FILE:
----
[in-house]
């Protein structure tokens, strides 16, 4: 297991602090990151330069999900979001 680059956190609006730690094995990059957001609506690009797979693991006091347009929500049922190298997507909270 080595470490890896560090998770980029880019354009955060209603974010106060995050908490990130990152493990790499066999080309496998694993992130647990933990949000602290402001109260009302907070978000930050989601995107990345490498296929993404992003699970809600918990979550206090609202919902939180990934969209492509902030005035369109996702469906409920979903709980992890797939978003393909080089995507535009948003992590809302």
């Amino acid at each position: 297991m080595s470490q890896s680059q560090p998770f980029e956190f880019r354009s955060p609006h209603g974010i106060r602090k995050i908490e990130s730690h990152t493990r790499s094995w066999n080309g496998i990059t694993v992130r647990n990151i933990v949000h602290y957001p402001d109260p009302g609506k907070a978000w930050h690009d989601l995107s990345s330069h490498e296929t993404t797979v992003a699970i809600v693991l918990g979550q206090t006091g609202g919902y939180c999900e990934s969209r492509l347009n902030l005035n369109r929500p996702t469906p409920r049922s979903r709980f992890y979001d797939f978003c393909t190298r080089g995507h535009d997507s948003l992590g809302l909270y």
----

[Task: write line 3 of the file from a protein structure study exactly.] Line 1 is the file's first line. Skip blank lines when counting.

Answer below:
């Amino acid at each position: 297991m080595s470490q890896s680059q560090p998770f980029e956190f880019r354009s955060p609006h209603g974010i106060r602090k995050i908490e990130s730690h990152t493990r790499s094995w066999n080309g496998i990059t694993v992130r647990n990151i933990v949000h602290y957001p402001d109260p009302g609506k907070a978000w930050h690009d989601l995107s990345s330069h490498e296929t993404t797979v992003a699970i809600v693991l918990g979550q206090t006091g609202g919902y939180c999900e990934s969209r492509l347009n902030l005035n369109r929500p996702t469906p409920r049922s979903r709980f992890y979001d797939f978003c393909t190298r080089g995507h535009d997507s948003l992590g809302l909270y």